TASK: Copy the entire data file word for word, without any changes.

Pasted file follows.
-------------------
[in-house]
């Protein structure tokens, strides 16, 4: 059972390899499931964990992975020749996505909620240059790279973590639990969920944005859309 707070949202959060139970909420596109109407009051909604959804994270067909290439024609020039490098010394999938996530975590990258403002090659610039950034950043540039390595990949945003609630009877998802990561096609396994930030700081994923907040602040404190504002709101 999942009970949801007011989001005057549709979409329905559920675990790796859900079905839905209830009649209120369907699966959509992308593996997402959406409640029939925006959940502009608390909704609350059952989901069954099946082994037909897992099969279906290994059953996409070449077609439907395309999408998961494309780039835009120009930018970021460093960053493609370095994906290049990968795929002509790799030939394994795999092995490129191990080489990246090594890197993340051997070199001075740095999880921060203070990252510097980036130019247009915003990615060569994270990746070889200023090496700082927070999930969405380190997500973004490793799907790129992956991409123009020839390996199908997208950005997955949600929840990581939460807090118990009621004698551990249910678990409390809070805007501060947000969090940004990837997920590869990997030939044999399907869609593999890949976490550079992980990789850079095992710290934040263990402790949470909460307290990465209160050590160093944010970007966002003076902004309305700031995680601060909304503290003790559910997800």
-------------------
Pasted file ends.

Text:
[in-house]
């Protein structure tokens, strides 16, 4: 059972390899499931964990992975020749996505909620240059790279973590639990969920944005859309 707070949202959060139970909420596109109407009051909604959804994270067909290439024609020039490098010394999938996530975590990258403002090659610039950034950043540039390595990949945003609630009877998802990561096609396994930030700081994923907040602040404190504002709101 999942009970949801007011989001005057549709979409329905559920675990790796859900079905839905209830009649209120369907699966959509992308593996997402959406409640029939925006959940502009608390909704609350059952989901069954099946082994037909897992099969279906290994059953996409070449077609439907395309999408998961494309780039835009120009930018970021460093960053493609370095994906290049990968795929002509790799030939394994795999092995490129191990080489990246090594890197993340051997070199001075740095999880921060203070990252510097980036130019247009915003990615060569994270990746070889200023090496700082927070999930969405380190997500973004490793799907790129992956991409123009020839390996199908997208950005997955949600929840990581939460807090118990009621004698551990249910678990409390809070805007501060947000969090940004990837997920590869990997030939044999399907869609593999890949976490550079992980990789850079095992710290934040263990402790949470909460307290990465209160050590160093944010970007966002003076902004309305700031995680601060909304503290003790559910997800």